Public Radio Presents

Sundays 7 p.m.

Public Radio Presents is a rotating collection of some of the best productions in public radio. Any given Sunday you'll hear debates, storytelling, historical programming, panel discussions, documentaries, and more. Past programs have included: Intelligence Squared US, America Abroad, State of the Re:Union, Destination DIY, Here's the Thing with Alec Baldwin, and locally produced documentaries and panel discussions.

Have a suggestion for this rotating block? Let us know.

Third Coast International Audio Festival

Join us for the second hour of the annual Best of the Best broadcast from the Third Coast Festival. Listen to winners of the 2020 Third Coast/Richard H. Driehaus Foundation Competition.

Best of the Best is an annual ode to audio storytelling, taking listeners on a journey through the full breadth of what’s possible in stories made from sound.
 

"Songs of Speculation (excerpt)," [abridged] by Jillian Walker and Ben Williams for category-other.

Winner of the 2020 Audio Unbound Award

Third Coast International Audio Festival

Join us for four consecutive weekends in January for the annual Best of the Best broadcast from the Third Coast Festival. Listen to winners of the 2020 Third Coast/Richard H. Driehaus Foundation Competition.

Best of the Best is an annual ode to audio storytelling, taking listeners on a journey through the full breadth of what’s possible in stories made from sound.

"How to Remember," produced by Axel Kacoutié and edited by Eleanor McDowall for Short Cuts from BBC Radio 4.

Winner of the 2020 Best Documentary: Gold Award

IQ2US

The public and pundits alike are still processing the most recent election, but this much we know: 2020 marks the most diverse Congress in American history, and President Trump garnered more minority voters in 2020 than in 2016. As Georgia faces two runoff elections, which will determine which party controls the Senate, gubernatorial nominee Stacey Abrams and other voting-rights advocates have focused on identity politics as a way to prevail in the electoral process. Is it a winning strategy?

Marketplace Tech

Climate change is here. We hear about it more than ever. And experts say we need to adapt -- but what does that actually look like? This one-hour special from "Marketplace," led by Molly Wood, explores the role of technology in helping humanity weather the impacts of climate change. The time of complete prevention has passed, and we must turn towards adaptation.

WAMU

In time for the holiday season, WAMU and Ford's Theatre in Washington, D.C. present a new radio play adaptation of Charles Dickens' "A Christmas Carol," featuring acclaimed Washington actor Craig Wallace as Ebenezer Scrooge and public radio broadcaster Murray Horwitz as the narrator.

The Keepers: Archiving the Now / The Kitchen Sisters

As the world we all knew unravels and communities begin to re-shape themselves "The Kitchen Sisters" have been gleaning, looking for those who have something to offer during these uncharted times. People who rebuild, restore, reinvent.

Gert McMullin, one of the first people to put a stitch on the AIDS Memorial Quilt, who is now sewing masks for healthcare workers fighting Covid-19, using leftover fabric from the quilt.

John Saeyong Ra / Flickr

December 8, 1980, musician John Lennon was shot and killed outside of his apartment building in New York City by a deluded fan. Producer Paul Ingles asked various people to recall how they heard the news and what John Lennon's music meant to them. The program also includes excerpts from an interview John and Yoko Ono gave the morning of December 8, "The Day John Lennon Died." December 8, 2020, commemorates the 40th anniversary of his death.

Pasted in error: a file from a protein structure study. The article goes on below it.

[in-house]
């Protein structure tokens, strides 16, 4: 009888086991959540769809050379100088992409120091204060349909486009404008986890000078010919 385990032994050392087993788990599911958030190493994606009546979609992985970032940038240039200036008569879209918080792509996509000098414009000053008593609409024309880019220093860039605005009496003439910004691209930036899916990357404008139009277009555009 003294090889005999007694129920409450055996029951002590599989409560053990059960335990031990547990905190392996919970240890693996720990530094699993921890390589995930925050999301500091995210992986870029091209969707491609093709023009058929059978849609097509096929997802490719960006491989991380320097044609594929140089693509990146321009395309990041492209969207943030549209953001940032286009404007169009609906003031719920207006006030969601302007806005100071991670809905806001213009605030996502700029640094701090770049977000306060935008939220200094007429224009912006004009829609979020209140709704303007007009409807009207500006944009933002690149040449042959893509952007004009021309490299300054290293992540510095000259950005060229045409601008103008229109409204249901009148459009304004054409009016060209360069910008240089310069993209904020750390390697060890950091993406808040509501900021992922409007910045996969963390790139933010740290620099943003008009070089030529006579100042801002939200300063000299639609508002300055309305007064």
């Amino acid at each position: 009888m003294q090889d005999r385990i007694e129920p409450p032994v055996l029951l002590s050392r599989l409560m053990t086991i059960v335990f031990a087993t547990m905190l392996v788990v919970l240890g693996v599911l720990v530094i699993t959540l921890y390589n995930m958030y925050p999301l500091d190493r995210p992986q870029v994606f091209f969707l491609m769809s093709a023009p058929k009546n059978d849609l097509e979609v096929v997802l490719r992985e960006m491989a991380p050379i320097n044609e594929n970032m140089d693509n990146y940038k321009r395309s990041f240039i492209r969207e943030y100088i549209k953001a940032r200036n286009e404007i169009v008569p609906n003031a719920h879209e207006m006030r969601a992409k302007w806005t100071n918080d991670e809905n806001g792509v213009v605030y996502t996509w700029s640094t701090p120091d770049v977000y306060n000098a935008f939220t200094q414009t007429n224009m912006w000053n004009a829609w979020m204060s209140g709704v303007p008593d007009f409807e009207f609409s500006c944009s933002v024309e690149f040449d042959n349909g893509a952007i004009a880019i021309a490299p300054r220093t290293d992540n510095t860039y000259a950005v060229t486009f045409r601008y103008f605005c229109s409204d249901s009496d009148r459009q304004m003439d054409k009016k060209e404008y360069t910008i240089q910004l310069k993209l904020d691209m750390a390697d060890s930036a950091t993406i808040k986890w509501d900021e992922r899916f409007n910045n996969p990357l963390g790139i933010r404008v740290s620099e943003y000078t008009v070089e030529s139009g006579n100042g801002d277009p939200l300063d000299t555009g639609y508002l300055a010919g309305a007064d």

The Pulse / WHYY

So many things will be different this year, because of the pandemic. Our celebrations will be smaller, our travel plans limited. We will try to be grateful for what we have, while feeling the pain of all we have lost. 

Creative PR Entertainment & Media

In a four-hour series for public radio, "The Reckoning" traces the history and lasting impact of slavery in America by looking at how the institution unfolded in Kentucky.  This history is the genesis of many of the issues that have exploded into public consciousness throughout the country in 2020.

Creative PR Entertainment & Media

In a four-hour series for public radio, "The Reckoning" traces the history and lasting impact of slavery in America by looking at how the institution unfolded in Kentucky.  This history is the genesis of many of the issues that have exploded into public consciousness throughout the country in 2020.

Creative PR Entertainment & Media

In a four-hour series for public radio, "The Reckoning" traces the history and lasting impact of slavery in America by looking at how the institution unfolded in Kentucky.  This history is the genesis of many of the issues that have exploded into public consciousness throughout the country in 2020.

NPR/StoryCorps

At one of the most divided times in American history, StoryCorps and NPR Member stations around the country are inviting people to take "One Small Step" to better understand those with whom they disagree.

BBC News: World Service

TikTok has become one of the political stories in the run-up to the US Elections, exposing America's distrust of China. But its users and influencers could help decide who takes the White House. Sophia Smith Galer, BBC reporter and TikTok creator, enters the hype houses of TikTok to find out how influential it really is. Join us for "The TikTok Election," an hour-long special report from the BBC World Service this Sunday, October 18 at 7 p.m. 

Tiffany Tertipes / Unsplash

With early voting underway in many states, NPR explores an extraordinary election season coinciding with the global pandemic. Hosts Scott Detrow and Juana Summers report on how to navigate unprecedented challenges to casting a ballot this year. We’ll also hear about long-existing impediments to voting and how they’ve been exacerbated this year.

Safe Space Radio